Kaiser Permanente offers diabetes education classes to those diagnosed with the disease. Patients learn about appropriate diet, exercise, the importance of monitoring blood sugar, and potential complications of the disease. Nichols says between 75%–80% of the patients in this study attended the free diabetes education classes.
Kaiser Permanente also offered weight loss classes called Freedom from Diet for a nominal fee. Very few patients in the study attended these classes, says Nichols.
Researchers did not investigate whether either of these programs—or any program, for that matter—particularly helped patients.
Previous studies have shown the benefits of nutritional counseling and food diaries, but this study did not separate out these programs.
Nichols says clinicians played an important part, because they were the ones who worked with patients and educated them about diabetes and weight loss benefits. A kind word from a physician goes a long way, he says.
“Physicians are busy, not just at Kaiser, but everywhere. It’s easy for them to focus on biology and laboratory and pharmacy, and sometimes forget about the patient interaction that is really important to people’s health,” Nichols says.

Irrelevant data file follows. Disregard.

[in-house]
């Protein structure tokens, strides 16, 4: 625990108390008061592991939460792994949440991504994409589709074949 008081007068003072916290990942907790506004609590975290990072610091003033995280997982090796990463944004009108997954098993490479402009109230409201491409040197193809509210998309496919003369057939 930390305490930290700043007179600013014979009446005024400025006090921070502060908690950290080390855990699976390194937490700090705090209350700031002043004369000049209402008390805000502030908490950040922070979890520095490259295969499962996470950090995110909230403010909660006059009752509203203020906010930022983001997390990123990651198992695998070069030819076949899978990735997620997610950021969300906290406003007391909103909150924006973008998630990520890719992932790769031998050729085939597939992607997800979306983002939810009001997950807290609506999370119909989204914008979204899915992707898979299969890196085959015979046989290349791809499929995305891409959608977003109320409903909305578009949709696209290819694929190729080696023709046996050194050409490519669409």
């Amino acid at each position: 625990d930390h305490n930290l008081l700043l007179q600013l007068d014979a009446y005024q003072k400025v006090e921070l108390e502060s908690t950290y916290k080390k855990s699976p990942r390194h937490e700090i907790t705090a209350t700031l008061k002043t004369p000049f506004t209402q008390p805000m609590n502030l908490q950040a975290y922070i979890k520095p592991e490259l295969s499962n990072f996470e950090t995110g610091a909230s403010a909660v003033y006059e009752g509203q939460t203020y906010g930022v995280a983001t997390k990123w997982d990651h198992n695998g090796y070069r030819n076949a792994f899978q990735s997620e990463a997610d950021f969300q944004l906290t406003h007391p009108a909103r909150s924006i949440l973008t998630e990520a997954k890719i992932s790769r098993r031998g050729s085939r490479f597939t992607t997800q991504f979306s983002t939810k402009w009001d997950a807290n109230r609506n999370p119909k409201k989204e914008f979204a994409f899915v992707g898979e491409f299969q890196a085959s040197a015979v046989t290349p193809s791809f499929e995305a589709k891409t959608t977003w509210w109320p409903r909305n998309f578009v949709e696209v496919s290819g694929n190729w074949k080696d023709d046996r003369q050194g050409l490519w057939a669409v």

Why was there a benefit?
Nichols says there are two hypotheses for why patients still experienced benefits even after regaining the weight: The positive effects are long-lasting because of the patients’ metabolic memory, or the study did not last long enough, and there might be a reduction in health benefits in a fifth year.
“We have seen in other clinical trials that well after the trials have stopped that a group that was treated intensively to lower their blood sugar had longer-term benefits, even if their treatment starts to equalize later. Those who got into good control early did better 10 to 15 years out in terms of cardiovascular disease and things like that. It’s possible that that’s what we’re seeing here,” Nichols says.